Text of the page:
For many Mac owners, the built-in Disk Utility is all they’ll ever need. After all, Apple’s software handles the basic task of formatting HFS+, FAT32, and exFAT volumes and partitions, along with the occasional need for one-click verification and repair of native OS X disks. (And with macOS Sierra, the RAID tools make a return.)
However, there are plenty of valid reasons for wanting to do more with your drives, and not all are exclusive to technically inclined users. A few examples would be optimizing OS X, Windows, and Linux file systems, performing a secure wipe, or backing up data in a more effective manner than Time Machine.
If there’s anyone who knows what makes these file systems tick, it’s Paragon Software. Founded over two decades ago, the company makes it easy to format, read, and write NTFS or ExtFS volumes on a Mac with the simplicity and performance of native media. Now they’ve gone one step beyond those drivers with an all-in-one storage utility that makes Apple’s Disk Utility look positively feeble by comparison.
At your service
Making its debut on the Mac after years of services as a suite of Windows tools,Paragon Hard Disk Manager is an impressively solid OS X debut for a first version. Functionality is divided across two tabs: Disks and Partitions, where the majority of storage management tools reside, or Backup and Restore, used to create snapshot-based archives.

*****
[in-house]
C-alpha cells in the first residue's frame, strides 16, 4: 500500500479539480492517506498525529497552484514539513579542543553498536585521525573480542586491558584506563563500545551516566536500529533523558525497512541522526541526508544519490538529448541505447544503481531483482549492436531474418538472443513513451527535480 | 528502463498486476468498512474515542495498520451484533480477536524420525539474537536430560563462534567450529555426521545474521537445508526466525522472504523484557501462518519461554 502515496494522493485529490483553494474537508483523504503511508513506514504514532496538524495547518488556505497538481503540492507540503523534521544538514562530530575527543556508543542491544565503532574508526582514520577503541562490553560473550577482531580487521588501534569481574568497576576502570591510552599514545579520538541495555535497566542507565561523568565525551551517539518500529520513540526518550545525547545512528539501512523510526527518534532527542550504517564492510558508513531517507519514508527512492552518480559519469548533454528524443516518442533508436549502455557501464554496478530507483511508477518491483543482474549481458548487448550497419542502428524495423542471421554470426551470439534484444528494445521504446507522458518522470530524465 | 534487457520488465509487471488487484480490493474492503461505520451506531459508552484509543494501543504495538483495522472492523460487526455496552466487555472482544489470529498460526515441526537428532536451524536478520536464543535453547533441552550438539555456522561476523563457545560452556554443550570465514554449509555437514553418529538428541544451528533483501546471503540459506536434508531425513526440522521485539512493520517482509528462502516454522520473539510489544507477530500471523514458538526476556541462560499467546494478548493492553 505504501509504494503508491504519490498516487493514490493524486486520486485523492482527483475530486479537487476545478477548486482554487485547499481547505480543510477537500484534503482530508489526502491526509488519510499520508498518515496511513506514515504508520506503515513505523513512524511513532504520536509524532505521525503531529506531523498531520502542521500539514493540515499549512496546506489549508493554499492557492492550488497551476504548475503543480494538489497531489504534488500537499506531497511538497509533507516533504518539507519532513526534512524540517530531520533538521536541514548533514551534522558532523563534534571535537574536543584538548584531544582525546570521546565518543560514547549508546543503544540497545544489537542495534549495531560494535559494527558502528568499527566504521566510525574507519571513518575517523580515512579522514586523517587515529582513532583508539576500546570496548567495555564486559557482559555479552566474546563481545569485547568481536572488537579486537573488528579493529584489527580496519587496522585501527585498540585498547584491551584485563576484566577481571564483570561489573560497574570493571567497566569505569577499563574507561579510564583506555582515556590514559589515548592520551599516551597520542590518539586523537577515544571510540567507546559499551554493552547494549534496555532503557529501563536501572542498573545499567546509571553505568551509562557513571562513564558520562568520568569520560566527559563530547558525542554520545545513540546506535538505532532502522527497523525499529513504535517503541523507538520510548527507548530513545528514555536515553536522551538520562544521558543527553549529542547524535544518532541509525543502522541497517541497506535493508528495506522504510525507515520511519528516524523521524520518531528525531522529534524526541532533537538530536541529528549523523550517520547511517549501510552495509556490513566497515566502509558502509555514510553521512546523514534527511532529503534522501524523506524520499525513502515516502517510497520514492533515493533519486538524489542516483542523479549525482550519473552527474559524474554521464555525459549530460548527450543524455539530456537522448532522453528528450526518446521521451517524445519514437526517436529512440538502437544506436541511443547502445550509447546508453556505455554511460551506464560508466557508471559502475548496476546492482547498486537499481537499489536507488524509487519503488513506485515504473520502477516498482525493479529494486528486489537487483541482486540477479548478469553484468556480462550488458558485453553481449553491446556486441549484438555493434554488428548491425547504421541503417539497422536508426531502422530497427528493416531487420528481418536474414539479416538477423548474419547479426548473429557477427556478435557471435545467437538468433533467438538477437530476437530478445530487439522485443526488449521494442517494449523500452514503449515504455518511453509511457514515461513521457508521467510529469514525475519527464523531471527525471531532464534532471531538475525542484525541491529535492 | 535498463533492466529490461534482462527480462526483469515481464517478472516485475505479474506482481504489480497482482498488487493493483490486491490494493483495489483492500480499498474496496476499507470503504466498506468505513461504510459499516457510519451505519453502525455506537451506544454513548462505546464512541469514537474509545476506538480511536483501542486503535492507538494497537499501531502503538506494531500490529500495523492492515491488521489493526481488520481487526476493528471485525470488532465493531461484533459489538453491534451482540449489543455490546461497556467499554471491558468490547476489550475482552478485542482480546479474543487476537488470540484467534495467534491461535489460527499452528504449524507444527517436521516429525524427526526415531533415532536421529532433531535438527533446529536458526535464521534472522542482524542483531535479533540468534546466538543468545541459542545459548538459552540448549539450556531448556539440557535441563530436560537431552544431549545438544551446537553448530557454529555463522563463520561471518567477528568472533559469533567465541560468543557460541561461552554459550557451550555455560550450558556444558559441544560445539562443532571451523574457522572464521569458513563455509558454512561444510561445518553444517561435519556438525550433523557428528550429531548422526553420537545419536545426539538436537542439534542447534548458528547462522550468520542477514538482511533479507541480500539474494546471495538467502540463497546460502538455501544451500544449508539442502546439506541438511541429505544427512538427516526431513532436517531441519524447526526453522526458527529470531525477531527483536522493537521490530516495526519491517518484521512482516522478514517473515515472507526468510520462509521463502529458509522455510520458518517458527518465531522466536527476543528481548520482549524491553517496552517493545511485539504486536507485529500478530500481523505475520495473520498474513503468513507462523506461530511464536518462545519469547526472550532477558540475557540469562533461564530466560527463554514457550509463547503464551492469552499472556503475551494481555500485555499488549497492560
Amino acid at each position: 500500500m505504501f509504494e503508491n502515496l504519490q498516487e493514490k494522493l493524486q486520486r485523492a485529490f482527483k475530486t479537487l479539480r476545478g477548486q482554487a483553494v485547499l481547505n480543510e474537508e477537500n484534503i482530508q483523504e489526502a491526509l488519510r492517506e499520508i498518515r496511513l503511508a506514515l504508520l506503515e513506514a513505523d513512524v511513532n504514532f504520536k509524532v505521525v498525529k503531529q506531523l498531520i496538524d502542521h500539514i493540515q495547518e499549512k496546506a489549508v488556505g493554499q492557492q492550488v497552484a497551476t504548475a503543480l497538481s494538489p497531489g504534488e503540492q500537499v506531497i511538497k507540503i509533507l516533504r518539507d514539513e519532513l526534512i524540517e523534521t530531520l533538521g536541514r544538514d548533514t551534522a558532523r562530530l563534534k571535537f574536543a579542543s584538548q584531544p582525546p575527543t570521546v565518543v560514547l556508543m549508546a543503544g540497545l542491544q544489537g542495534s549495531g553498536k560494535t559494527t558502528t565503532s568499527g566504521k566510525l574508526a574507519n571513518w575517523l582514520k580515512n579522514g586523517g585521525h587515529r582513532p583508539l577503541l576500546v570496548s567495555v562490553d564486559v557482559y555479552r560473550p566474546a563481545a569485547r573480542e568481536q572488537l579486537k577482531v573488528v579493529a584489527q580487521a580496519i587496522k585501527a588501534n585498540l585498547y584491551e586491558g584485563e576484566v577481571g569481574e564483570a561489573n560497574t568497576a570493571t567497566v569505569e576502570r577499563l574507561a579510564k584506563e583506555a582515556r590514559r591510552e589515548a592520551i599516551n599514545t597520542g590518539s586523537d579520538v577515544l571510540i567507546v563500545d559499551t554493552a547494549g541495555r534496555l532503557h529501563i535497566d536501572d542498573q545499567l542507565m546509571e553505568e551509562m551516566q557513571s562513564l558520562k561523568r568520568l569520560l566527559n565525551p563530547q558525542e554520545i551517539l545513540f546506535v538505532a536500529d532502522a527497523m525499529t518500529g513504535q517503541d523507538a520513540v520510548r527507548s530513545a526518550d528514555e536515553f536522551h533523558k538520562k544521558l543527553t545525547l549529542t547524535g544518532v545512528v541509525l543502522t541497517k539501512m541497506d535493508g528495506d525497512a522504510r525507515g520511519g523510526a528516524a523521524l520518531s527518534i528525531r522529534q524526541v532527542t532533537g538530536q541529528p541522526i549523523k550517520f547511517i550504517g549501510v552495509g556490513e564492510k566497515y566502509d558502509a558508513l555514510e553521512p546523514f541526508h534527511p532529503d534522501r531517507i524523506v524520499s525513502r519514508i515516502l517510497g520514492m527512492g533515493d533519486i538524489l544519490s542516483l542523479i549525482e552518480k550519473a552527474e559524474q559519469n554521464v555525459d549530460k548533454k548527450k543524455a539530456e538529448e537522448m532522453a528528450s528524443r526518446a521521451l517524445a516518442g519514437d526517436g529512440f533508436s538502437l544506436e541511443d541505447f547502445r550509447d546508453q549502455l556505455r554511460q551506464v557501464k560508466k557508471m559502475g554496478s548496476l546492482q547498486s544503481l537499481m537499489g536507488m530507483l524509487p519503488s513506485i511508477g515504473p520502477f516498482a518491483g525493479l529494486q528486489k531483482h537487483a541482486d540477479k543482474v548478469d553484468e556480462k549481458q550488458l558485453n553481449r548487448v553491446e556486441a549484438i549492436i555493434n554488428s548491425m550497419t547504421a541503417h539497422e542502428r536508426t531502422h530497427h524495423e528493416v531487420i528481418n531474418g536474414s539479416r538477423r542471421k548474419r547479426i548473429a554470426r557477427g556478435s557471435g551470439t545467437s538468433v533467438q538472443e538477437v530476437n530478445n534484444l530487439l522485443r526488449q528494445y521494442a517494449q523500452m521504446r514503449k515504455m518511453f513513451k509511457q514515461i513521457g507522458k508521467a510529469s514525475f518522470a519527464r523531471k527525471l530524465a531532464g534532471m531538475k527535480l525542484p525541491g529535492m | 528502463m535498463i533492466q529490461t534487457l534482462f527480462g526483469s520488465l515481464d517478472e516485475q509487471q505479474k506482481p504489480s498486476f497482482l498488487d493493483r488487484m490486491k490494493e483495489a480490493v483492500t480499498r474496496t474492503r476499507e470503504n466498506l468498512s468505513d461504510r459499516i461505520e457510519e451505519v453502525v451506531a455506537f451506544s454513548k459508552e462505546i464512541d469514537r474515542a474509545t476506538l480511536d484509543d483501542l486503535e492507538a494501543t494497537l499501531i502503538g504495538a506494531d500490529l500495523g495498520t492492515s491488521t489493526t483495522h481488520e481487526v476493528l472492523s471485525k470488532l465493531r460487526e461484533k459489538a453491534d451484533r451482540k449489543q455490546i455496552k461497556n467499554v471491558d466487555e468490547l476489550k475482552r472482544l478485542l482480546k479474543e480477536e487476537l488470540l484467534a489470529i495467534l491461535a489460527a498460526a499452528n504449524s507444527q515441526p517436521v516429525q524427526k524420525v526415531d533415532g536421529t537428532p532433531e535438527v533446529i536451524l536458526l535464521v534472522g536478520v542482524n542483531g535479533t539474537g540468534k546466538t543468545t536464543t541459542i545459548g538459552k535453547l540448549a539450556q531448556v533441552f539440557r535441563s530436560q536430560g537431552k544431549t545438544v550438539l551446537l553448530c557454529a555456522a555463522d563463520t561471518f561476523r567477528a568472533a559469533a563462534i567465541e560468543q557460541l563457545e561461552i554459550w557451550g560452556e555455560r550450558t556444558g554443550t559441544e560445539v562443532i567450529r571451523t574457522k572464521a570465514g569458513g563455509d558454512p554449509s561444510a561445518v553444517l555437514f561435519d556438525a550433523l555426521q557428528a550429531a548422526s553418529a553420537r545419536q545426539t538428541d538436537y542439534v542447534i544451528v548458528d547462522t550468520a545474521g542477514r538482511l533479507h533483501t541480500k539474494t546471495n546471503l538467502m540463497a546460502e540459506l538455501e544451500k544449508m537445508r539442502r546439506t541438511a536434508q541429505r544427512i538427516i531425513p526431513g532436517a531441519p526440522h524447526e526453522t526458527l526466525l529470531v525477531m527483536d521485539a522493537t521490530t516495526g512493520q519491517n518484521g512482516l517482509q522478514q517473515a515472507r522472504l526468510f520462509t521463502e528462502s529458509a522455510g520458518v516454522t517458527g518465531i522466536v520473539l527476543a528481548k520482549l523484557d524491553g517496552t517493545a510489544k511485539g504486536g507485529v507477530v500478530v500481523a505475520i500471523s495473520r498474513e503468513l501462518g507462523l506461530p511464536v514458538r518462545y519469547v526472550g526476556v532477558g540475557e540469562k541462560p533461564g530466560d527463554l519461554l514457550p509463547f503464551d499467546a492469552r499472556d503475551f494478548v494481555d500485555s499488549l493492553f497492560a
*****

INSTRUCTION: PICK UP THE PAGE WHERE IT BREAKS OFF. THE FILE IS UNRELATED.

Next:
Hard Disk Manager is compatible with OS X Mavericks 10.9 and later, including support for the latest macOS Sierra courtesy of a free update. At first launch, HDM installs a few required under-the-hood “auxiliary components,” then displays a warning if System Integrity Protection (SIP) is enabled.
Introduced with OS X El Capitan 10.11, SIP prevents Mac software from gaining root privileges—great for combating potential malware, but a hindrance in the case of a utility like HDM. Senior contributor Glenn Fleishman explained how to manually disable SIP in a post last year, but HDM provides a one-click, Terminal-free method using bootable media that doubles as an OS X Recovery disk.
As a safeguard, HDM doesn’t immediately run most tasks, instead queuing them up awaiting further confirmation from the Apply Operations button before proceeding; there’s also an option to undo tasks from the queue. It’s great for preventing potential mistakes, but the extra clicks do tend to slow things down a bit.
Disks and partitions
Like Disk Utility, Hard Disk Manager’s Disks and Partitions tab displays a list of all mounted volumes. But unlike Apple’s dumbed-down approach, HDM provides more detailed disk maps, which represent partitions and logical disks as color-coded bars based on the file system in use: Purple for HFS+, light/dark blue for FAT16/32, aqua blue for NTFS, teal for exFAT, green for ExtFS, or orange for free space.
Needless to say, this approach is vastly superior to Disk Utility, which displays information by content type, like an iOS device. There are two ways to use the utility—you can wipe or copy an entire disk and edit sectors by clicking the gear in the upper right corner, or act upon individual partitions from their respective settings below.
Hard Disk Manager also displays partition information as a list at the bottom of the window, with available options only a contextual menu away. Oddly, this method doesn’t work from the graphical drive map, one of my few quibbles with an otherwise excellent utility.